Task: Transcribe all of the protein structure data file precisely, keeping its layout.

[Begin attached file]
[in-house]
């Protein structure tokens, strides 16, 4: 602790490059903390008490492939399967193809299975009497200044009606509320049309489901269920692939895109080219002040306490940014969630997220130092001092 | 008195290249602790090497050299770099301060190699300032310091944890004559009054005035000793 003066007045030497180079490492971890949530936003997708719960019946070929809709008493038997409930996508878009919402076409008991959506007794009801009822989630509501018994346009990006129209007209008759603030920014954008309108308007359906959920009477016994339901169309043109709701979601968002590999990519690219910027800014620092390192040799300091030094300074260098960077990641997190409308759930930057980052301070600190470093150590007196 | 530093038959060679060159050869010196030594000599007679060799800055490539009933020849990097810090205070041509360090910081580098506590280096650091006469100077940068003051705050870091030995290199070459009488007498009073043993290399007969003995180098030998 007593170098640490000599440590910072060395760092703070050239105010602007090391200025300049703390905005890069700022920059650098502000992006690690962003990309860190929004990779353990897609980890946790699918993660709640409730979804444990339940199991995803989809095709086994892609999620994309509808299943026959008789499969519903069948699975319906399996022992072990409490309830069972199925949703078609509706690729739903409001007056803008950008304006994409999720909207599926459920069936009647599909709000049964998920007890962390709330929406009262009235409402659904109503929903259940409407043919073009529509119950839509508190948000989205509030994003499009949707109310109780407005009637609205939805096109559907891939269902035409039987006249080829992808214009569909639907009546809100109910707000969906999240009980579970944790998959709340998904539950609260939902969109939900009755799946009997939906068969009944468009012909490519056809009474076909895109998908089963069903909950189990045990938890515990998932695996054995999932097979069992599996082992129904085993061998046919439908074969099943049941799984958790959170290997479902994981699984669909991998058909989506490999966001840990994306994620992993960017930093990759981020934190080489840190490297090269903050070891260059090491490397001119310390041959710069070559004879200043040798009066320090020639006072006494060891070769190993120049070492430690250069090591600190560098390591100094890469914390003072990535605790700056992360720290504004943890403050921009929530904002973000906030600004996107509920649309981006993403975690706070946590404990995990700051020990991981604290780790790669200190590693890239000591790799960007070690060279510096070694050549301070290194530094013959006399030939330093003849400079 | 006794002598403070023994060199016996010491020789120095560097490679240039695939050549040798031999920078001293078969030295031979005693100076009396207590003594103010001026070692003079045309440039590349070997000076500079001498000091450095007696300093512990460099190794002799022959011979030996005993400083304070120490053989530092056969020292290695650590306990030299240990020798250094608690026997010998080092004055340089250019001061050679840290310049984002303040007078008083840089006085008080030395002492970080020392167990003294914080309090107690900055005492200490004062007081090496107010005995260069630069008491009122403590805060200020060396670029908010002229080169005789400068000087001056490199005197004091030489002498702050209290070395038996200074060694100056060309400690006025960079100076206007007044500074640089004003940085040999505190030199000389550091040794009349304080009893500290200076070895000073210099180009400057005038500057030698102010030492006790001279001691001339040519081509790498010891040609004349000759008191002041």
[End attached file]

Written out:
[in-house]
């Protein structure tokens, strides 16, 4: 602790490059903390008490492939399967193809299975009497200044009606509320049309489901269920692939895109080219002040306490940014969630997220130092001092 | 008195290249602790090497050299770099301060190699300032310091944890004559009054005035000793 003066007045030497180079490492971890949530936003997708719960019946070929809709008493038997409930996508878009919402076409008991959506007794009801009822989630509501018994346009990006129209007209008759603030920014954008309108308007359906959920009477016994339901169309043109709701979601968002590999990519690219910027800014620092390192040799300091030094300074260098960077990641997190409308759930930057980052301070600190470093150590007196 | 530093038959060679060159050869010196030594000599007679060799800055490539009933020849990097810090205070041509360090910081580098506590280096650091006469100077940068003051705050870091030995290199070459009488007498009073043993290399007969003995180098030998 007593170098640490000599440590910072060395760092703070050239105010602007090391200025300049703390905005890069700022920059650098502000992006690690962003990309860190929004990779353990897609980890946790699918993660709640409730979804444990339940199991995803989809095709086994892609999620994309509808299943026959008789499969519903069948699975319906399996022992072990409490309830069972199925949703078609509706690729739903409001007056803008950008304006994409999720909207599926459920069936009647599909709000049964998920007890962390709330929406009262009235409402659904109503929903259940409407043919073009529509119950839509508190948000989205509030994003499009949707109310109780407005009637609205939805096109559907891939269902035409039987006249080829992808214009569909639907009546809100109910707000969906999240009980579970944790998959709340998904539950609260939902969109939900009755799946009997939906068969009944468009012909490519056809009474076909895109998908089963069903909950189990045990938890515990998932695996054995999932097979069992599996082992129904085993061998046919439908074969099943049941799984958790959170290997479902994981699984669909991998058909989506490999966001840990994306994620992993960017930093990759981020934190080489840190490297090269903050070891260059090491490397001119310390041959710069070559004879200043040798009066320090020639006072006494060891070769190993120049070492430690250069090591600190560098390591100094890469914390003072990535605790700056992360720290504004943890403050921009929530904002973000906030600004996107509920649309981006993403975690706070946590404990995990700051020990991981604290780790790669200190590693890239000591790799960007070690060279510096070694050549301070290194530094013959006399030939330093003849400079 | 006794002598403070023994060199016996010491020789120095560097490679240039695939050549040798031999920078001293078969030295031979005693100076009396207590003594103010001026070692003079045309440039590349070997000076500079001498000091450095007696300093512990460099190794002799022959011979030996005993400083304070120490053989530092056969020292290695650590306990030299240990020798250094608690026997010998080092004055340089250019001061050679840290310049984002303040007078008083840089006085008080030395002492970080020392167990003294914080309090107690900055005492200490004062007081090496107010005995260069630069008491009122403590805060200020060396670029908010002229080169005789400068000087001056490199005197004091030489002498702050209290070395038996200074060694100056060309400690006025960079100076206007007044500074640089004003940085040999505190030199000389550091040794009349304080009893500290200076070895000073210099180009400057005038500057030698102010030492006790001279001691001339040519081509790498010891040609004349000759008191002041």